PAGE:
Southern Ontario’s Winter Bounty

I had hoped to get out to photograph some of the different ducks overwintering on Lake Ontario at some point over the last couple of weeks, but a number of pressing work commitments have kept me pretty much chained to my desk. I’ve no regrets, since the back yard feeder has been a real hub of activity.

The January weather turned out to be quite a mixed bag, as a mild patch melted the snow and gave us about two weeks of quite pleasant weather. But the reprieve was short-lived, as another big dump of the white stuff at the end of the month thrust us squarely back into the depths of winter. Watching the birds adapt to these variable conditions has been quite interesting.

The downy woodpeckers have winter completely figured out, enjoying peanuts on milder days and the suet block when it gets really cold. Of course, the woodpecker picnic cylinder is always a big hit in any weather.

I have to say, I really enjoy the downies. Their antics are quite hilarious. We have several visiting our feeders, males and females. They’ve just begun playing peek-a-boo with one another, so they seem to think spring can’t be too far off. We also have at least two hairy woodpeckers now visiting. They look just like downies but are at least twice as big, and with much more substantial beaks. I’ve taken to calling the male “Prince Hairy” … his female friend of course is now “Meghan.” I’ll have to get pictures of them. For now, the downy gang keep me amused by hanging out in the tree just outside my office window, peeping away merrily for hours on end.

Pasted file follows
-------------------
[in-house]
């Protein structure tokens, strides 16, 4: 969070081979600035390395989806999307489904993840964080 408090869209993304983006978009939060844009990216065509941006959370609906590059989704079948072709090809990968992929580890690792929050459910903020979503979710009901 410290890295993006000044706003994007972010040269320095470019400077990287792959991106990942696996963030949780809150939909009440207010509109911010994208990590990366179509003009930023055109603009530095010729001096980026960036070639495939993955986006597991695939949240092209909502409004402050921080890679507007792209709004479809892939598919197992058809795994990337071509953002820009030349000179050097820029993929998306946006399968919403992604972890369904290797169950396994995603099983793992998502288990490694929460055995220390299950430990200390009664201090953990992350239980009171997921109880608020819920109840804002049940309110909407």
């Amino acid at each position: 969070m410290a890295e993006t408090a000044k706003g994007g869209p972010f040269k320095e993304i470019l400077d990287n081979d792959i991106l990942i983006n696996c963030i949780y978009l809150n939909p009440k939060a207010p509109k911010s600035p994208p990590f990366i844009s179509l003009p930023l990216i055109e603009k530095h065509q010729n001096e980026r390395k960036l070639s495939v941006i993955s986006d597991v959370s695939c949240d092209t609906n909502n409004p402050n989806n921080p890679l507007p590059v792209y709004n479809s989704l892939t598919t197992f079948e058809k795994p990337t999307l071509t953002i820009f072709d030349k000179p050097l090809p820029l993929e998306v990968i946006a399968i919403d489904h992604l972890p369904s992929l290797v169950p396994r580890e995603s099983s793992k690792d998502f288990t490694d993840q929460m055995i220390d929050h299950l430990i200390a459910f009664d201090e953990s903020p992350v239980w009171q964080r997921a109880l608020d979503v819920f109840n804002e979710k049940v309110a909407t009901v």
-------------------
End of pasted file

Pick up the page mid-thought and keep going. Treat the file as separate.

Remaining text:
The chickadees are also enjoying the feeder. They’re very quick visitors, they dart in, grab a seed, then fly away with it to enjoy it in a tree where there’s less traffic. It’s really cute how they hold the little seed in their feet while they peck away at it. Sometimes I wonder if they burn more energy darting to and fro than they get from the food, but they seem to be doing well so it must all work out.

Of course our goldfinches and juncos are also enjoying the full feeders. The house finches, too.

Winter also brings other visitors to the area. This massive red-tailed hawk was sitting in a tree one morning. It was a very long way off, yet still looked enormous as it scoured the neighborhood for squirrels.

Our resident Coopers hawks and sharp-shinned hawks have also been quite active lately. There are at least three different individuals that we see around the feeder … two different sharpies, and a Coopers hawk that looks similar but is quite a bit larger in size. Where the Sharp-shinned hawks aren’t much bigger than a mourning dove, and normally chase after the sparrows, chickadees and finches, the Cooper’s hawk is more the size of a crow, and often eats the mourning doves. It’s more than robust enough to easily fly away carrying one in its talons. But it isn’t above eating mid-sized birds like starlings too, as I found out one mild morning toward the end of the month.

It’s unfortunate for the starling, but the hawk has to eat too and nature isn’t always kind. Even so, I’m always thrilled to see the hawks, they really are quite remarkable birds.

And just like that, another blast of winter arrived and buried everything under yet another load of snow.

Happily, my work load seems to be lightening up as we enter February, so I still hope to get down to Lake Ontario to take photos of the visiting waterfowl. Hopefully I’ll have some to share by this time next month. Till then, happy birding.

About Craig Ritchie

Craig Ritchie was born in Toronto and has always held a deep fascination with nature and wildlife. After an initial attempt at putting a bird feeder in the yard led to confrontations with gangs of house sparrows and mischievous raccoons, he set out to learn more about birds and birding, sharing those discoveries on his blog. Craig currently divides his time between southern Ontario and Prince Edward Island.
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